Starting this challenge, I set out to build not one, but two control units. The idea behind this was that a single control unit would require the user to move to that room in order to be able to trigger actions (aside from using a smartphone of course). That's why I planned to have a control unit in the bedroom (the alarm clock) and one in the living room. The hard part, figuring out the software side of things, has already mostly been done while developing the alarm clock. This can now easily be reproduced for a second control unit, using the puppet modules i created as part of the challenge. The biggest difference is that this second unit will provide a touch screen interface, making more data available at a glance, than the alarm clock.
Let's see what the main differences will be
This control unit will make use of the Raspberry Pi 7” Touchscreen Display as provided in this challenge's kit. You may already have seen it make an appearance in some demo footage when I was demonstrating the EnOcean sensors or Tower Light in OpenHAB.
Because the touch screen's resolution is limited, different views will be created, each focusing on a different aspect of my smarter spaces.
The browser will be used in full screen, kiosk mode, similar to what Rick has done in his [Pi IoT] Hangar Control #5.1 -- Raspberry Pi Kiosk, The Movie post. A mechanism will be foreseen to switch between different web pages, as kiosk mode hides all navigation bars and buttons, in exchange for more screen space.
What's a design challenge, if not the chance to experiment with new things? I came across this interesting I2C 4x4 keypad with silicone elastomer buttons and integrated LEDs, called Trellis. You can pick any 3mm diffused LED to suit your project and solder them on the board. Obviously, I picked white for this project The LEDs can be controlled independently of the buttons as well, making it possible to blink a button in order to draw attention to a certain action, or keep the last pressed button lit for example.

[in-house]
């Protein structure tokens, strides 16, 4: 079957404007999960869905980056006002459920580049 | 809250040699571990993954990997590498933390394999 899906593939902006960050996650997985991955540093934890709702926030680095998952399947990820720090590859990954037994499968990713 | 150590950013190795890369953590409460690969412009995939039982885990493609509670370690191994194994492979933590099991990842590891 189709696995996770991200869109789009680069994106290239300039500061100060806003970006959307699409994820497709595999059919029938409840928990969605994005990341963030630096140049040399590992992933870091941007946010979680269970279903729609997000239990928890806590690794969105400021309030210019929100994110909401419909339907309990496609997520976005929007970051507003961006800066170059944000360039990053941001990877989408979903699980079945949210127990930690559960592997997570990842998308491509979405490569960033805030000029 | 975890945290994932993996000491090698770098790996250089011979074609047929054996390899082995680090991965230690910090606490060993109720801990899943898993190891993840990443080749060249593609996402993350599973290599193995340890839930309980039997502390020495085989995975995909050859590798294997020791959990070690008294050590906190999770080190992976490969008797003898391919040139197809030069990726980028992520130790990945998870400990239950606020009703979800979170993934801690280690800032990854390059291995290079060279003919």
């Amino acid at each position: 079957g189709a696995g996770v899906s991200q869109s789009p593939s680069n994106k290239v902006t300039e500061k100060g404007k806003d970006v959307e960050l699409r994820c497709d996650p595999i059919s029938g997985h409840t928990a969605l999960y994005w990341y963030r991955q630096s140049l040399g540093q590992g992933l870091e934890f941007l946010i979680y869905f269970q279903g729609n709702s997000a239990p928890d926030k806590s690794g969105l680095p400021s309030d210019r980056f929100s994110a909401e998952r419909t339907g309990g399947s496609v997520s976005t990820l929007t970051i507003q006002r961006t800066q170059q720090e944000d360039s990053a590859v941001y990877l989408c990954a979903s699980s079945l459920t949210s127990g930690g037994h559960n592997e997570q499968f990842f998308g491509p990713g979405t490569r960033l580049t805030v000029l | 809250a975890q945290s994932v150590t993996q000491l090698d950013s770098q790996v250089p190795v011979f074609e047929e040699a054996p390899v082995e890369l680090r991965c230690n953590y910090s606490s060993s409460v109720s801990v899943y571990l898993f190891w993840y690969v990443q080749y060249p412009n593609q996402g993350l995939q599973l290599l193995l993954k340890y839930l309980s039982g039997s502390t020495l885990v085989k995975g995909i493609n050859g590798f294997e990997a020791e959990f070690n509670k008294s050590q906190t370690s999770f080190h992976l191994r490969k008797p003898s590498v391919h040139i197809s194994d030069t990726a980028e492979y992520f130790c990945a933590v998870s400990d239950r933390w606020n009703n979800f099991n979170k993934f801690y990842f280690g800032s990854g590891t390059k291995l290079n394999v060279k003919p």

Similarly to the 8x8 LED matrix, pads can be shorted on the back using solder, in order to change the I2C address. As I already used 0x70 for the 7-segment display and 0x71 for the 8x8 LED matrix, I decided to use 0x72 for this keypad. This would allow me to combine all three in the code without creating any conflicts.
Here's a quick animation of the keypad's example program:
This unit will obviously also require an enclosure. The same wood and acrylic highlights will be used, making a consistent set I'm still trying to figure out which shape to go for and how to tackle it, but here's a first attempt at the front panel:
To gain on milling times, I'm trying a combination of CNC routing for the outer edges, and manual routing to create grooves and depth. This drastically reduces CNC time!
Time is running out!
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